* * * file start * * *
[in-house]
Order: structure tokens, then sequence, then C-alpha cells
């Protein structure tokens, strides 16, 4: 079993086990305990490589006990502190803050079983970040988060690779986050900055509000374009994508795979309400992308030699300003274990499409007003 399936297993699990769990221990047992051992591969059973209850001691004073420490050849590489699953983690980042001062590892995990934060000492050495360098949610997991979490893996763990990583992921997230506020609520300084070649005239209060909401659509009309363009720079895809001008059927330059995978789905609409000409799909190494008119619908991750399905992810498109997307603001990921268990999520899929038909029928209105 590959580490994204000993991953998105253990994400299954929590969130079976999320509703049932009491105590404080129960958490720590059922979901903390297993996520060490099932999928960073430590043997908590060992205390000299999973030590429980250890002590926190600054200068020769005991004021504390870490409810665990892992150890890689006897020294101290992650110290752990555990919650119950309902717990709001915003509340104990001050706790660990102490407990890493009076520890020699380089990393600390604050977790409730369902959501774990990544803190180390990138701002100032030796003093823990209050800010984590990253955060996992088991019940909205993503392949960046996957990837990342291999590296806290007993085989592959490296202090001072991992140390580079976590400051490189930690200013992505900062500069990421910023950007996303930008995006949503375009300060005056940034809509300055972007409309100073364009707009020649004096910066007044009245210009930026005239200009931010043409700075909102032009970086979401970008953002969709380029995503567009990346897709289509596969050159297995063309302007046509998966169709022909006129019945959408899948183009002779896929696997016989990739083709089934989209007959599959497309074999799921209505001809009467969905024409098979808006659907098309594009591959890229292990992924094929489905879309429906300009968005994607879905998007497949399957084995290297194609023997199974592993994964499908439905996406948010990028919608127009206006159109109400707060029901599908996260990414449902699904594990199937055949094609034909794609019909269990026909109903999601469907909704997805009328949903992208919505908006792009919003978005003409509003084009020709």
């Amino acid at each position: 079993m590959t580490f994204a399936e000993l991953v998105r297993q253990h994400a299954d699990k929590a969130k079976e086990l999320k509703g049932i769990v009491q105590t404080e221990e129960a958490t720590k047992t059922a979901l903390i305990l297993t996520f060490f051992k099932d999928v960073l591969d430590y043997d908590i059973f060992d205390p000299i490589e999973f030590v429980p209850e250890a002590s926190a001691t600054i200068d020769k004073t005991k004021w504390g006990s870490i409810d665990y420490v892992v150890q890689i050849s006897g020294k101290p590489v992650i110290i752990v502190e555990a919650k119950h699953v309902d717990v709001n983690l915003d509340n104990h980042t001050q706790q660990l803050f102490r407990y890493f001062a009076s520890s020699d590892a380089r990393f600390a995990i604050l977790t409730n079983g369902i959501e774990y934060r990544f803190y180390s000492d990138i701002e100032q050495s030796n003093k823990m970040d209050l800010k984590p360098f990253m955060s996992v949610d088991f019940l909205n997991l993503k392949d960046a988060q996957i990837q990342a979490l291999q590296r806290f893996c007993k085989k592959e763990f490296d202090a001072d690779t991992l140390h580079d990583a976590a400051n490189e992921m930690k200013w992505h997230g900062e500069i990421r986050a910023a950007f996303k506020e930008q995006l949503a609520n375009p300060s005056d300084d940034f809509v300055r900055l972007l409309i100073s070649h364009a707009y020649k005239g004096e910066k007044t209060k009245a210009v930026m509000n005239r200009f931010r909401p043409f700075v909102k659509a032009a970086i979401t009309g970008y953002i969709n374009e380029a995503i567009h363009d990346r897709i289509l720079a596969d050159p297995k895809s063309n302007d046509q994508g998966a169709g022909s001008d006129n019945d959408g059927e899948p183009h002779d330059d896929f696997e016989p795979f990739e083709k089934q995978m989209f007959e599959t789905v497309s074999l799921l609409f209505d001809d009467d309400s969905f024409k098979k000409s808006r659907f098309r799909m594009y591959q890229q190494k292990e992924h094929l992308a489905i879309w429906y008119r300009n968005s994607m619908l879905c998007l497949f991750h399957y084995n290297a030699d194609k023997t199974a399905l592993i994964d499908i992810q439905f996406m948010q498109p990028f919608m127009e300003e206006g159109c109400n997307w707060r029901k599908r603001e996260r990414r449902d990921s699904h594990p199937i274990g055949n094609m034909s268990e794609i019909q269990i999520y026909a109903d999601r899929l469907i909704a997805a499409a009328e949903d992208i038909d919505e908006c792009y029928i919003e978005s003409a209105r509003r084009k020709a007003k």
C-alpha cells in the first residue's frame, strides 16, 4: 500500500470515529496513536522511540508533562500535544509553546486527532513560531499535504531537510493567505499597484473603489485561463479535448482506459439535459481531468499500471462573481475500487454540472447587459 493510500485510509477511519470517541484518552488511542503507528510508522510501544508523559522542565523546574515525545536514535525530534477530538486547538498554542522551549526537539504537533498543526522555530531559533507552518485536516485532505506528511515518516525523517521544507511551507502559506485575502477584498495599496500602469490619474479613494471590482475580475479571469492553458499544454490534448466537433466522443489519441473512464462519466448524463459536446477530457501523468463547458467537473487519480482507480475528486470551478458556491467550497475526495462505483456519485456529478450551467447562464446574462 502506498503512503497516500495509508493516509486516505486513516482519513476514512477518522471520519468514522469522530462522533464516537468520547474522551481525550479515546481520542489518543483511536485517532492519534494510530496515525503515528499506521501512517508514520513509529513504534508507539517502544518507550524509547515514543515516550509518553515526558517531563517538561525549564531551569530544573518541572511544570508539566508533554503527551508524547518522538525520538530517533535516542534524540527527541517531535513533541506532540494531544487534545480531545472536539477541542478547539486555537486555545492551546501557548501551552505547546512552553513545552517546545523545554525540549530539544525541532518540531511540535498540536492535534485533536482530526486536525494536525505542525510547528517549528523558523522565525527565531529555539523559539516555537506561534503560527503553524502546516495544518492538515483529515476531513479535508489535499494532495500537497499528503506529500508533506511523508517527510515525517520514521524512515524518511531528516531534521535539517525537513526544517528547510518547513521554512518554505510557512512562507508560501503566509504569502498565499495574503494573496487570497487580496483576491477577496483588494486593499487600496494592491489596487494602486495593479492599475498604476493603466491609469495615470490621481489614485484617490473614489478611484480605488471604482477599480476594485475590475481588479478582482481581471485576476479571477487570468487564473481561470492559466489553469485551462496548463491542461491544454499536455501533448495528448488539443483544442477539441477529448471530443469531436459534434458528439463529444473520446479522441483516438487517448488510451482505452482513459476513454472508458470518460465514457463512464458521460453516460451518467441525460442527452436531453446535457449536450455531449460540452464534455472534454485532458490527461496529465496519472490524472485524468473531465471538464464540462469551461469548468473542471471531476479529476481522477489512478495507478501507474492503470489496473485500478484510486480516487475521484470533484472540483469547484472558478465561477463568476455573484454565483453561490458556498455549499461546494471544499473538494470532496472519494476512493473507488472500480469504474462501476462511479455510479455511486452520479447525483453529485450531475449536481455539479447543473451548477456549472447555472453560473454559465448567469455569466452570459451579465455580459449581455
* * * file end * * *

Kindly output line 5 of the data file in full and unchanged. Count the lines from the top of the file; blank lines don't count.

C-alpha cells in the first residue's frame, strides 16, 4: 500500500470515529496513536522511540508533562500535544509553546486527532513560531499535504531537510493567505499597484473603489485561463479535448482506459439535459481531468499500471462573481475500487454540472447587459 493510500485510509477511519470517541484518552488511542503507528510508522510501544508523559522542565523546574515525545536514535525530534477530538486547538498554542522551549526537539504537533498543526522555530531559533507552518485536516485532505506528511515518516525523517521544507511551507502559506485575502477584498495599496500602469490619474479613494471590482475580475479571469492553458499544454490534448466537433466522443489519441473512464462519466448524463459536446477530457501523468463547458467537473487519480482507480475528486470551478458556491467550497475526495462505483456519485456529478450551467447562464446574462 502506498503512503497516500495509508493516509486516505486513516482519513476514512477518522471520519468514522469522530462522533464516537468520547474522551481525550479515546481520542489518543483511536485517532492519534494510530496515525503515528499506521501512517508514520513509529513504534508507539517502544518507550524509547515514543515516550509518553515526558517531563517538561525549564531551569530544573518541572511544570508539566508533554503527551508524547518522538525520538530517533535516542534524540527527541517531535513533541506532540494531544487534545480531545472536539477541542478547539486555537486555545492551546501557548501551552505547546512552553513545552517546545523545554525540549530539544525541532518540531511540535498540536492535534485533536482530526486536525494536525505542525510547528517549528523558523522565525527565531529555539523559539516555537506561534503560527503553524502546516495544518492538515483529515476531513479535508489535499494532495500537497499528503506529500508533506511523508517527510515525517520514521524512515524518511531528516531534521535539517525537513526544517528547510518547513521554512518554505510557512512562507508560501503566509504569502498565499495574503494573496487570497487580496483576491477577496483588494486593499487600496494592491489596487494602486495593479492599475498604476493603466491609469495615470490621481489614485484617490473614489478611484480605488471604482477599480476594485475590475481588479478582482481581471485576476479571477487570468487564473481561470492559466489553469485551462496548463491542461491544454499536455501533448495528448488539443483544442477539441477529448471530443469531436459534434458528439463529444473520446479522441483516438487517448488510451482505452482513459476513454472508458470518460465514457463512464458521460453516460451518467441525460442527452436531453446535457449536450455531449460540452464534455472534454485532458490527461496529465496519472490524472485524468473531465471538464464540462469551461469548468473542471471531476479529476481522477489512478495507478501507474492503470489496473485500478484510486480516487475521484470533484472540483469547484472558478465561477463568476455573484454565483453561490458556498455549499461546494471544499473538494470532496472519494476512493473507488472500480469504474462501476462511479455510479455511486452520479447525483453529485450531475449536481455539479447543473451548477456549472447555472453560473454559465448567469455569466452570459451579465455580459449581455